A King's Burial Site
Edith Perry was a British widow who was lonely and somewhat depressed after her husband passed. So, she decided to get busy by exploring some strange mounds on her Suffolk property.
In 1938, with the help of self-taught archaeologists, Perry went from mound to mound until she made a notable discovery. She found what professional archaeologists certified as the burial site of East Anglia’s King Raedwald.
Ancient and Modern Architecture Unite
Around 2004, the influx of tourists into Sofia, Bulgaria, made it necessary to construct a new hotel. However, an ancient Roman ruin was discovered during the excavations for the foundation. It turned out to be an amphitheater from a 4th-century Roman town called Serdica.
The excavation was thoroughly done and completed before the hotel construction continued. Today, the ruins have been given a face-lift and have become a prominent attraction in the new Bulgarian hotel.
How the Dead Sea Scrolls Were Found
It is said that the finding of the dead sea scrolls was facilitated by a shepherd in 1947. Frustrated by the loss of a sheep, the shepherd had thrown a stone into one of the holes leading into the Qumran Caves of the West Bank. Subsequently, he heard the sound of breaking ceramics and decided to investigate.
He found some scrolls and pawned them at the local market. However, his discovery opened the window for professional exploration of the Qumran Caves, leading to the discovery of several hundreds of scrolls.
Have You Met a Canine Explorer?
The discovery of the Lascaux Cave, France, can be safely credited to a canine investigator. When 18-year-old Marcel Ravidat and some friends were horsing around the Montaigne countryside, his dog suddenly trailed off.
The teenager found the dog sniffing around a hole, and he jumped in with his friends only to discover a cave with prehistoric paintings. A life-size copy of the mural is presently on display at a visitor center not far from the cave.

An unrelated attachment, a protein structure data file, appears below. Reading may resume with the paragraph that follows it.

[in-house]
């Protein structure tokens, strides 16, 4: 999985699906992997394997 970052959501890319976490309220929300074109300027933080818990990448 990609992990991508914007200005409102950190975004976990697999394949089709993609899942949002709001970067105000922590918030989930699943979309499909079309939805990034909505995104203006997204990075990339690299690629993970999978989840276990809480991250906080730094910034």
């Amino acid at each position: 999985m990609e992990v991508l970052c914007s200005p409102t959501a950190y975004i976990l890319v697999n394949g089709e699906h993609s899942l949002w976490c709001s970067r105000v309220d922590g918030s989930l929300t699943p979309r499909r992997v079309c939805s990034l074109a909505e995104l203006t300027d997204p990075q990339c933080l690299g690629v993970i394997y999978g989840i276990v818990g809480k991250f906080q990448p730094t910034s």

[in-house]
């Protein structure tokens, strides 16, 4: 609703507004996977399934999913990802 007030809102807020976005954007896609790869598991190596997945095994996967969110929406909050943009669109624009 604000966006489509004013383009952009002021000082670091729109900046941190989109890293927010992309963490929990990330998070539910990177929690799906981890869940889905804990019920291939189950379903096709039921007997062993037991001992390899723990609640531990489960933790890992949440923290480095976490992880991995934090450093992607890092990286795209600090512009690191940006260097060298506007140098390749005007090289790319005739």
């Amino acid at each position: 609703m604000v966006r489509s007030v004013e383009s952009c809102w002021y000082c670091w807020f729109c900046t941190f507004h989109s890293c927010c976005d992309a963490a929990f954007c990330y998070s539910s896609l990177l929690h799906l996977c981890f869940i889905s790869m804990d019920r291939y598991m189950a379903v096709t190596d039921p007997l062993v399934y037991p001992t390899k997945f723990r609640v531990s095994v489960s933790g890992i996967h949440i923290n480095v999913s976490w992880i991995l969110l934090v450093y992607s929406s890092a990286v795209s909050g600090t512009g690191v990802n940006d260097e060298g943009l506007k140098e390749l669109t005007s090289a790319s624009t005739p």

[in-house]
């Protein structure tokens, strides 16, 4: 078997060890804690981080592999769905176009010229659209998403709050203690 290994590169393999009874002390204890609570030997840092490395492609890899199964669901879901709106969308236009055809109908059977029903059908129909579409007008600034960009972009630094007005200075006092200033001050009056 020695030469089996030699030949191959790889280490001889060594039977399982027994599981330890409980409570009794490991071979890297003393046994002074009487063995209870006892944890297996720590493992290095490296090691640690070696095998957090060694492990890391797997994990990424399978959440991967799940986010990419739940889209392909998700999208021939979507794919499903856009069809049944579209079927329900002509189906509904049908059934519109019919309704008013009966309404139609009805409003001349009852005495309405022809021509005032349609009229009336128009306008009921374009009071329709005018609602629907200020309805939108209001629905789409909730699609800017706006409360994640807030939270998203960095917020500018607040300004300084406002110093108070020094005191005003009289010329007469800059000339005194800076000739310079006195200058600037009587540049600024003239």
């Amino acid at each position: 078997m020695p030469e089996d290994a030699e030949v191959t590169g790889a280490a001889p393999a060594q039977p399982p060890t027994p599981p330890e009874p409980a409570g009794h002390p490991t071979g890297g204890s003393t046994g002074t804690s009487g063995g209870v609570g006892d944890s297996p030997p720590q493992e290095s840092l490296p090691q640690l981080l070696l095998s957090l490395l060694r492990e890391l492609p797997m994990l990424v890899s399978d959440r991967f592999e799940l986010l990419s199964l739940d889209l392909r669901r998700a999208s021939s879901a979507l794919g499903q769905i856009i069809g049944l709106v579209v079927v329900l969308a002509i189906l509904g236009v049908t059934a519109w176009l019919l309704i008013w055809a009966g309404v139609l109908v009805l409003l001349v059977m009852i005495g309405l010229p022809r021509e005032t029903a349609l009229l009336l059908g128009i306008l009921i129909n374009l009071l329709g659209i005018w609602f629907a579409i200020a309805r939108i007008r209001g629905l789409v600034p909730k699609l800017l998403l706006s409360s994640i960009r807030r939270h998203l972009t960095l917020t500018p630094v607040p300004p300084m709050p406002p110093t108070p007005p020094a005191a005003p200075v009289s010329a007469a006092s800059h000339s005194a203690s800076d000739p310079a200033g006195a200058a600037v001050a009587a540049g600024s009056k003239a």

A Well-Preserved Iron Age Man
In 1952, a Danish man started digging a pit in the Jutland area. However, Tage Busk Sørensen’s digging ended abruptly when he noticed a human head sticking out of the pit deposit.
After calling the attention of other locals and a doctor, they discovered that the corpse was an Iron Age man. Experts have dated the body to be from 390 BC. It has since been put on display at the Moesgaard Museum.
Salvaging Parts of Old Ruins
Yorgos Kentrotas was an occupant of the Milos, a Greek Island, in the 19th century. He was a peasant farmer and made the most of whatever resources he could lay his hands upon. So, when he needed a new building, Kentrotas decided to salvage some stones from an ancient ruin nearby.
However, while hacking and moving some of the stones, Kentrotas discovered a statue hidden in a crypt within one of the walls.
Aphrodite, the Greek Goddess of Love
At the time, Olivier Voutier, a French Naval officer, was manning Milos and heard about the discovered statue. After visiting the site himself, he could immediately tell the potential value of the status. It is a female figure that was believed to be a carving of Aphrodite.
Voutier saw to the escalation of the two-piece statue. However, after several years of changing hands, the statue is currently on display at the Louvre Museum.
Mehmet Çakir, a Turkish man who loved to sponge dive in the Mediterranean’s Bay of Antalya, made a notable find in 1982. During one of such dives, he found pieces of a metal slab that he was convinced had ancient significance. So, he alerted local archaeologists.
Excavations would reveal the find to be the remaining portion of a shipwreck from the 14th century BC. The wreck and all its artifacts are on display at the Bodrum Museum of Underwater Archaeology.
Unearthing An Ancient Vault in Scotland
In the 18th century, a bridge was built over a steep Scottish valley located in Edinburgh. Soon after, locals built vaults under the arches of the bridge. Unfortunately, the vaults would end up breeding urchins and misfits, so locals decided to fill it in.
However, around mid-1980, Norrie Rowan rediscovered the hidden vaults after uncovering a tunnel in the cellar of his pub. Since the 1990s, the vaults have become a public spectacle.
The Ancient City of Pompeii
A catastrophic eruption of Mount Vesuvius in 79 AD left the Italian city of Pompeii completely buried in lava and ash. The city was largely forgotten until 1592, when Domenico Fontana discovered the ruins while building an aqueduct through the area. Due to poor logistics and support for the excavations, he eventually reburied the portions that had been dug up.
However, in 1693, a pair of antiquarians resumed excavations on the site, and the city of Pompeii is still being excavated today.